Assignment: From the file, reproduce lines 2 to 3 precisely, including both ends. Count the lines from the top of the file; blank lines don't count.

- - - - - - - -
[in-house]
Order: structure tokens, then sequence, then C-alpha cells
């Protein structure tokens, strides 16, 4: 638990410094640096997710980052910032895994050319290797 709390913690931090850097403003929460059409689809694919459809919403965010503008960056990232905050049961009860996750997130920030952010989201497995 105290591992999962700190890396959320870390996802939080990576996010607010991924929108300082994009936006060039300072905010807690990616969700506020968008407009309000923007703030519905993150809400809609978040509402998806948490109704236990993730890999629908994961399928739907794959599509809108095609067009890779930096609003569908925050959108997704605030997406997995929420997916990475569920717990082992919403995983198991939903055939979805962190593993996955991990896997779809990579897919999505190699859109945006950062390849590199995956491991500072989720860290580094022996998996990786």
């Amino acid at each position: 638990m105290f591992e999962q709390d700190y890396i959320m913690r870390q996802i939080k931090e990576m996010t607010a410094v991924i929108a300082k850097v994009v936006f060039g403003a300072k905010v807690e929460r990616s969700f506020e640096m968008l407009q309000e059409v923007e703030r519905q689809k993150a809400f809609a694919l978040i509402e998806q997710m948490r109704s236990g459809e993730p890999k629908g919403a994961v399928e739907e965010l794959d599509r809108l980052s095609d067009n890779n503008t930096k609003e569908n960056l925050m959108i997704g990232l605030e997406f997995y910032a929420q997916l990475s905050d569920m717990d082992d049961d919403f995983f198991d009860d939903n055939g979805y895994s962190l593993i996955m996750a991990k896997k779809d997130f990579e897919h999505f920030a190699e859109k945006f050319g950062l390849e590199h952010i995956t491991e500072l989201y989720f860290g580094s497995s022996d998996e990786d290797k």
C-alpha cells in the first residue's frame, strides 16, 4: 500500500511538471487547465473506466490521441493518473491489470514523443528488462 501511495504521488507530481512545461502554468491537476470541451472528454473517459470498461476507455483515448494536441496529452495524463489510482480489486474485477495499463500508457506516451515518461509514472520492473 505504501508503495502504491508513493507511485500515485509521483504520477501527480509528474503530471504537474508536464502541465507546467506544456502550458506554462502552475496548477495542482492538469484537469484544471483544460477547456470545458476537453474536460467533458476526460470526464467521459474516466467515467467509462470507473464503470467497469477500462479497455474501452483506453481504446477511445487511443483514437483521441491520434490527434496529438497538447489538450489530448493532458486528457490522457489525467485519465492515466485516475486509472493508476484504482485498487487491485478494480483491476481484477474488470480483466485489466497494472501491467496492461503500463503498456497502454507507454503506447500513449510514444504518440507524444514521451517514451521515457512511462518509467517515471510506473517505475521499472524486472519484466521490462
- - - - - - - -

Order: structure tokens, then sequence, then C-alpha cells
């Protein structure tokens, strides 16, 4: 638990410094640096997710980052910032895994050319290797 709390913690931090850097403003929460059409689809694919459809919403965010503008960056990232905050049961009860996750997130920030952010989201497995 105290591992999962700190890396959320870390996802939080990576996010607010991924929108300082994009936006060039300072905010807690990616969700506020968008407009309000923007703030519905993150809400809609978040509402998806948490109704236990993730890999629908994961399928739907794959599509809108095609067009890779930096609003569908925050959108997704605030997406997995929420997916990475569920717990082992919403995983198991939903055939979805962190593993996955991990896997779809990579897919999505190699859109945006950062390849590199995956491991500072989720860290580094022996998996990786």